Other losers – not so much in free agency, but KC’s trade of Zack Grienke marks the Royals as no different than the Pirates – perpetual rebuilders, and not exactly savvy team builders. They have consistently drafted well lately, which is to their credit, but their other signings and trades have been nothing short of disastrous. GM Dayton Moore is a great evaluator of amateur talent – he should stick to that, and the team should hire a true GM to build the team properly. According to most experts, the Royals traded a Cy Young talent with a friendly contract and received not one blue-chip, can’t miss prospect in return. With the Yankees desperate and other teams (most teams, actually) extremely short of starting pitching, it’s unclear why the Royals were in such a hurry. As for the Pirates, I see no immediate hope – the offense is a little better but the pitching is a complete mess and it would take a minor miracle to get even 75-80 wins in 2011. More to follow in our March preview.
On to the Winter Classic – Washington vs. Pittsburgh is a classic anytime, anywhere, as proven again last Thursday as the two teams played a thrilling game – won in OT shootout by Pittsburgh, 3-2. For me, the game is going to be great, sure, but it’s important to remember that in the scheme of things, this is but one of 82 regular season games for both teams. A win of any type will not portend postseason glory, nor will a loss doom either team, any more than beating the Red Wings or losing to the Islanders in November would. The magic of this game is the setting and the build-up, not the stakes. Also, remember that the Flyers were not a good regular-season team at all last year – they were an OT shootout in the last game from missing the playoffs entirely- and went on to win the East and almost won the Cup. All that matters is making the postseason, getting a chair at that poker table, and both of these teams are all but certain to make it. You’ll hear much talk this week about what the game means, who is favored, matchups and the like, as if this were the Super Bowl. It is a wonderful event and I cannot wait to see it on TV – but it means almost nothing compared to the Super Bowl.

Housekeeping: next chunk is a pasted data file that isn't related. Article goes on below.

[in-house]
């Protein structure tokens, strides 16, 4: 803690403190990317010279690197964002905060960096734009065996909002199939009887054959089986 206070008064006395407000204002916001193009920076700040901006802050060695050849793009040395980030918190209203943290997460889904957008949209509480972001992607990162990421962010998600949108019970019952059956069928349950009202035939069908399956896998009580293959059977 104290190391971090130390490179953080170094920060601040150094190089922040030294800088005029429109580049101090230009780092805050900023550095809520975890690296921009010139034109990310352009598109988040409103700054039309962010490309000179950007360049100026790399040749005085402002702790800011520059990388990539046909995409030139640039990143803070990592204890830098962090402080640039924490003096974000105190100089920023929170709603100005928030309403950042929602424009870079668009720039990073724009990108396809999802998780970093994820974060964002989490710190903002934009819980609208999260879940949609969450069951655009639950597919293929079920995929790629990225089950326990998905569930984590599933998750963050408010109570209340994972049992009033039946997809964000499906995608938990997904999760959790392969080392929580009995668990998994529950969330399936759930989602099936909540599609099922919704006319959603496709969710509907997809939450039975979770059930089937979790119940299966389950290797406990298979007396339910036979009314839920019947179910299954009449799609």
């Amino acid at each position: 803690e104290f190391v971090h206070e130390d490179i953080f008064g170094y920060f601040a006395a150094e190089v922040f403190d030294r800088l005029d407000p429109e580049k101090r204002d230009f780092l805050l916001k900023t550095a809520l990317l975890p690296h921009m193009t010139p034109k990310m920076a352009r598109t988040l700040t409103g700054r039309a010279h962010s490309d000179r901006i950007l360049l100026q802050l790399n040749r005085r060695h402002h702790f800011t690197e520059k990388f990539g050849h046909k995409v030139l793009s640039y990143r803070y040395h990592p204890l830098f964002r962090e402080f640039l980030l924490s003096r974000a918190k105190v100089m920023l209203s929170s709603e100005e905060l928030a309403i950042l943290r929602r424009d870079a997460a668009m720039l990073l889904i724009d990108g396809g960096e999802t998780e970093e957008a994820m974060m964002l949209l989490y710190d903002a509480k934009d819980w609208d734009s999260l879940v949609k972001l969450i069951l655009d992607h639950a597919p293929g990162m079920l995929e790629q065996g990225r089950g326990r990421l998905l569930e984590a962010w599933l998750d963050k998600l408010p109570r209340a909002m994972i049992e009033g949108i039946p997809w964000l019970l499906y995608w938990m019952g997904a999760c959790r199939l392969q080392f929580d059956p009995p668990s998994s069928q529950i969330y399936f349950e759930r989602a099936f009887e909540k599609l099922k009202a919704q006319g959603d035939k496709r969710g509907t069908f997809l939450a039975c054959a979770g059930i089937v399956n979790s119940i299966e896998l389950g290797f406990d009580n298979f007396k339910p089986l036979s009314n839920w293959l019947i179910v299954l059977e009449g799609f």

For the city of Pittsburgh, however, this means plenty – there are events all week associated with the game. There’s an additional outdoor rink in the Heinz Field parking lot for public skating as well as several youth games – including teams from Nova Scotia and Russia! Thursday there’s a college-minor league doubleheader at the Consol Center, Friday there’s an alumni game at Heinz Field featuring Mario Lemieux and other greats from both teams, as well as a public practice to follow. There’s also a rally with the mayor on Thursday in support of the Pens. In short, even if you don’t get to attend the Classic itself, there are a lot of other events to partake in to be part of the action and celebration of this event. I most likely won’t review the game itself next week – again, it’s only one of 82 games – but I will be reviewing all of the NHL at the all-star break in a couple of weeks.
Happy New Year to all of you, and enjoy the bowls and the hockey! Next week, NFL playoff and BCS title game previews.
Dave Glass can be reached at firstname.lastname@example.org.